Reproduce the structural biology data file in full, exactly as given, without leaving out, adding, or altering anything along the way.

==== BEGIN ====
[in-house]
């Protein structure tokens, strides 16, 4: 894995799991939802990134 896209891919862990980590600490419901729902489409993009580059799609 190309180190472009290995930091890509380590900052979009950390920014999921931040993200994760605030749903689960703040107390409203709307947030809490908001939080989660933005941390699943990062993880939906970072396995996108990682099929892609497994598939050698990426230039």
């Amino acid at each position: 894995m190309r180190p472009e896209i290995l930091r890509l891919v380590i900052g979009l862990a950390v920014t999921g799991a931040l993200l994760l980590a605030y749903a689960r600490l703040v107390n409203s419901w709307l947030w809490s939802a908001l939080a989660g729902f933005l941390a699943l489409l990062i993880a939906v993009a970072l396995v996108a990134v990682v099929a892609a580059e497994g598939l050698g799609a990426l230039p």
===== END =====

[in-house]
């Protein structure tokens, strides 16, 4: 894995799991939802990134 896209891919862990980590600490419901729902489409993009580059799609 190309180190472009290995930091890509380590900052979009950390920014999921931040993200994760605030749903689960703040107390409203709307947030809490908001939080989660933005941390699943990062993880939906970072396995996108990682099929892609497994598939050698990426230039």
């Amino acid at each position: 894995m190309r180190p472009e896209i290995l930091r890509l891919v380590i900052g979009l862990a950390v920014t999921g799991a931040l993200l994760l980590a605030y749903a689960r600490l703040v107390n409203s419901w709307l947030w809490s939802a908001l939080a989660g729902f933005l941390a699943l489409l990062i993880a939906v993009a970072l396995v996108a990134v990682v099929a892609a580059e497994g598939l050698g799609a990426l230039p």